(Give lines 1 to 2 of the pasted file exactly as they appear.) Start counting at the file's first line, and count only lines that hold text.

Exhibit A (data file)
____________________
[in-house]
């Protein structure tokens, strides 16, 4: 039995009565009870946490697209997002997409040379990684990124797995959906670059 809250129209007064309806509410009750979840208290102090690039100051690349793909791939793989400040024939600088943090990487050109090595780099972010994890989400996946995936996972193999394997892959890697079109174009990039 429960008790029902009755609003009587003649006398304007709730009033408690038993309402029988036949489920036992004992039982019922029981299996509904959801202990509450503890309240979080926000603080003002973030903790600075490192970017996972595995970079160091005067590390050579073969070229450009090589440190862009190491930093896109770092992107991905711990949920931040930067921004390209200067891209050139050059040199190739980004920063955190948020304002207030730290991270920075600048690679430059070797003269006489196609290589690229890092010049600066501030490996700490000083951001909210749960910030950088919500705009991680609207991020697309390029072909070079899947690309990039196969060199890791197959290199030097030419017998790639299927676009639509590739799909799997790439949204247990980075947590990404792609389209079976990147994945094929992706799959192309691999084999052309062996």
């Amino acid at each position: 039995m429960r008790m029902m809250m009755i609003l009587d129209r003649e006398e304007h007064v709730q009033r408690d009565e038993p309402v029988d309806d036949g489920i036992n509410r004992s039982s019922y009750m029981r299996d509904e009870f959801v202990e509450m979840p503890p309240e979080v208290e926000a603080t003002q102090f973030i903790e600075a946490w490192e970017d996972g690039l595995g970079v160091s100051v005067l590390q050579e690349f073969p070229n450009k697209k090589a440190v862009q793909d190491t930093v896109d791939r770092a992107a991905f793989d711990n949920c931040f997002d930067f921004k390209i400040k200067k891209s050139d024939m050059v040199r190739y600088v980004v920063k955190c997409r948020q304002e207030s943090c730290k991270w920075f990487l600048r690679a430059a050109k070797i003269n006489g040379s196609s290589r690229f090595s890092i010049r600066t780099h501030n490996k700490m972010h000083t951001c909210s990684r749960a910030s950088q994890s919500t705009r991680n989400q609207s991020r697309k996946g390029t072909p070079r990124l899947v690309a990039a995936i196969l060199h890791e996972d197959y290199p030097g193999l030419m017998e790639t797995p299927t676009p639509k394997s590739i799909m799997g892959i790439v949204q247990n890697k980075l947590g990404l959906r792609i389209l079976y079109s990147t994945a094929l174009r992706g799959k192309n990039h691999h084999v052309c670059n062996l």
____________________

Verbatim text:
[in-house]
């Protein structure tokens, strides 16, 4: 039995009565009870946490697209997002997409040379990684990124797995959906670059 809250129209007064309806509410009750979840208290102090690039100051690349793909791939793989400040024939600088943090990487050109090595780099972010994890989400996946995936996972193999394997892959890697079109174009990039 429960008790029902009755609003009587003649006398304007709730009033408690038993309402029988036949489920036992004992039982019922029981299996509904959801202990509450503890309240979080926000603080003002973030903790600075490192970017996972595995970079160091005067590390050579073969070229450009090589440190862009190491930093896109770092992107991905711990949920931040930067921004390209200067891209050139050059040199190739980004920063955190948020304002207030730290991270920075600048690679430059070797003269006489196609290589690229890092010049600066501030490996700490000083951001909210749960910030950088919500705009991680609207991020697309390029072909070079899947690309990039196969060199890791197959290199030097030419017998790639299927676009639509590739799909799997790439949204247990980075947590990404792609389209079976990147994945094929992706799959192309691999084999052309062996």